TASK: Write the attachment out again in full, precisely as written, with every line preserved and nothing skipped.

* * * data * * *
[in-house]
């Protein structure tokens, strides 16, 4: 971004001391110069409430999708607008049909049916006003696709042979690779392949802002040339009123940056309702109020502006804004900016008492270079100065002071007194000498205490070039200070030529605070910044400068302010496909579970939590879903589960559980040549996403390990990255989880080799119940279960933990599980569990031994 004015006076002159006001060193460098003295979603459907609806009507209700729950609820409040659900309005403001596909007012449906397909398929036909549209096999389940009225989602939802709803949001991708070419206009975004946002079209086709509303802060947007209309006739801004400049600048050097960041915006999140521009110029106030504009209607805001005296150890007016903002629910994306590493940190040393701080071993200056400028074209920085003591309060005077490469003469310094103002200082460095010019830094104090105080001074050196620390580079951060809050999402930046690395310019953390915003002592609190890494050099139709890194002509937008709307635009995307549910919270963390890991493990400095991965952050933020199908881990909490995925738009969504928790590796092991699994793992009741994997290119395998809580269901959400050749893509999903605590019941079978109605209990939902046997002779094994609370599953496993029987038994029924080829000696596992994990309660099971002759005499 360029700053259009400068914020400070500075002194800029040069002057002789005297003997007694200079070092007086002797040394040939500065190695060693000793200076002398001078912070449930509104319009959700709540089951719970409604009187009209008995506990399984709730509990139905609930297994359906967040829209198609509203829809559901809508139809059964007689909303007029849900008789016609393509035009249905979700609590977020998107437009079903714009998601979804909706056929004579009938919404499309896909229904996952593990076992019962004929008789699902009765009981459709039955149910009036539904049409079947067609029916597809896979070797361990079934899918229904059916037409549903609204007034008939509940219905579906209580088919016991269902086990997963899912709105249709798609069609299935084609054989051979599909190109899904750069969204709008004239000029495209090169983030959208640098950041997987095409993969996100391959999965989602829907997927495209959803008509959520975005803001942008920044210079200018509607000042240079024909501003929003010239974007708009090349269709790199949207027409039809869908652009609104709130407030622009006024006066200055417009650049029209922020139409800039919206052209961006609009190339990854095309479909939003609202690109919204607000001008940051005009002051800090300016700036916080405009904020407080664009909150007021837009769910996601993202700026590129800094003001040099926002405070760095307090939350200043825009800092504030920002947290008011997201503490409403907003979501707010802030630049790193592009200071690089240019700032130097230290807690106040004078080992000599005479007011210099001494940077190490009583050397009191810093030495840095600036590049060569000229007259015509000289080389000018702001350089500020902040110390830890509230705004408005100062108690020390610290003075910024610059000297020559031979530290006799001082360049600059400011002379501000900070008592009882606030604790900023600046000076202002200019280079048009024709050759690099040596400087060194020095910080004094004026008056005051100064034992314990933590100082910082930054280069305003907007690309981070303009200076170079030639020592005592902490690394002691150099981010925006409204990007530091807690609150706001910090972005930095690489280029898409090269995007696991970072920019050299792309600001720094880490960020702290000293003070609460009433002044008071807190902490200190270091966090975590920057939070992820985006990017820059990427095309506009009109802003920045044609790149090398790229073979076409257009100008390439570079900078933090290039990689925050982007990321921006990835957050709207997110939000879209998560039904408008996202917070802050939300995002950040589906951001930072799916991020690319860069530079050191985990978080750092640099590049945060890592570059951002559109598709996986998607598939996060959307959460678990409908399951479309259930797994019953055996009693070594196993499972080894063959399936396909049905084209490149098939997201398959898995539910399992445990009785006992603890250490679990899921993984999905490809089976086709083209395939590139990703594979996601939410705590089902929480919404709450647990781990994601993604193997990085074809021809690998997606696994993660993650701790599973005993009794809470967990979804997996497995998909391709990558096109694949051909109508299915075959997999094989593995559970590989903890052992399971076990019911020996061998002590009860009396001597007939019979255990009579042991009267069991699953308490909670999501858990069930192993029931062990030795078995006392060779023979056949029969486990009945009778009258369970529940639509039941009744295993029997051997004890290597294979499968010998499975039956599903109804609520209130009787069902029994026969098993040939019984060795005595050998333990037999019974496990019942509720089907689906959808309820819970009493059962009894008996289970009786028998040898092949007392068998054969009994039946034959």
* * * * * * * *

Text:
[in-house]
């Protein structure tokens, strides 16, 4: 971004001391110069409430999708607008049909049916006003696709042979690779392949802002040339009123940056309702109020502006804004900016008492270079100065002071007194000498205490070039200070030529605070910044400068302010496909579970939590879903589960559980040549996403390990990255989880080799119940279960933990599980569990031994 004015006076002159006001060193460098003295979603459907609806009507209700729950609820409040659900309005403001596909007012449906397909398929036909549209096999389940009225989602939802709803949001991708070419206009975004946002079209086709509303802060947007209309006739801004400049600048050097960041915006999140521009110029106030504009209607805001005296150890007016903002629910994306590493940190040393701080071993200056400028074209920085003591309060005077490469003469310094103002200082460095010019830094104090105080001074050196620390580079951060809050999402930046690395310019953390915003002592609190890494050099139709890194002509937008709307635009995307549910919270963390890991493990400095991965952050933020199908881990909490995925738009969504928790590796092991699994793992009741994997290119395998809580269901959400050749893509999903605590019941079978109605209990939902046997002779094994609370599953496993029987038994029924080829000696596992994990309660099971002759005499 360029700053259009400068914020400070500075002194800029040069002057002789005297003997007694200079070092007086002797040394040939500065190695060693000793200076002398001078912070449930509104319009959700709540089951719970409604009187009209008995506990399984709730509990139905609930297994359906967040829209198609509203829809559901809508139809059964007689909303007029849900008789016609393509035009249905979700609590977020998107437009079903714009998601979804909706056929004579009938919404499309896909229904996952593990076992019962004929008789699902009765009981459709039955149910009036539904049409079947067609029916597809896979070797361990079934899918229904059916037409549903609204007034008939509940219905579906209580088919016991269902086990997963899912709105249709798609069609299935084609054989051979599909190109899904750069969204709008004239000029495209090169983030959208640098950041997987095409993969996100391959999965989602829907997927495209959803008509959520975005803001942008920044210079200018509607000042240079024909501003929003010239974007708009090349269709790199949207027409039809869908652009609104709130407030622009006024006066200055417009650049029209922020139409800039919206052209961006609009190339990854095309479909939003609202690109919204607000001008940051005009002051800090300016700036916080405009904020407080664009909150007021837009769910996601993202700026590129800094003001040099926002405070760095307090939350200043825009800092504030920002947290008011997201503490409403907003979501707010802030630049790193592009200071690089240019700032130097230290807690106040004078080992000599005479007011210099001494940077190490009583050397009191810093030495840095600036590049060569000229007259015509000289080389000018702001350089500020902040110390830890509230705004408005100062108690020390610290003075910024610059000297020559031979530290006799001082360049600059400011002379501000900070008592009882606030604790900023600046000076202002200019280079048009024709050759690099040596400087060194020095910080004094004026008056005051100064034992314990933590100082910082930054280069305003907007690309981070303009200076170079030639020592005592902490690394002691150099981010925006409204990007530091807690609150706001910090972005930095690489280029898409090269995007696991970072920019050299792309600001720094880490960020702290000293003070609460009433002044008071807190902490200190270091966090975590920057939070992820985006990017820059990427095309506009009109802003920045044609790149090398790229073979076409257009100008390439570079900078933090290039990689925050982007990321921006990835957050709207997110939000879209998560039904408008996202917070802050939300995002950040589906951001930072799916991020690319860069530079050191985990978080750092640099590049945060890592570059951002559109598709996986998607598939996060959307959460678990409908399951479309259930797994019953055996009693070594196993499972080894063959399936396909049905084209490149098939997201398959898995539910399992445990009785006992603890250490679990899921993984999905490809089976086709083209395939590139990703594979996601939410705590089902929480919404709450647990781990994601993604193997990085074809021809690998997606696994993660993650701790599973005993009794809470967990979804997996497995998909391709990558096109694949051909109508299915075959997999094989593995559970590989903890052992399971076990019911020996061998002590009860009396001597007939019979255990009579042991009267069991699953308490909670999501858990069930192993029931062990030795078995006392060779023979056949029969486990009945009778009258369970529940639509039941009744295993029997051997004890290597294979499968010998499975039956599903109804609520209130009787069902029994026969098993040939019984060795005595050998333990037999019974496990019942509720089907689906959808309820819970009493059962009894008996289970009786028998040898092949007392068998054969009994039946034959």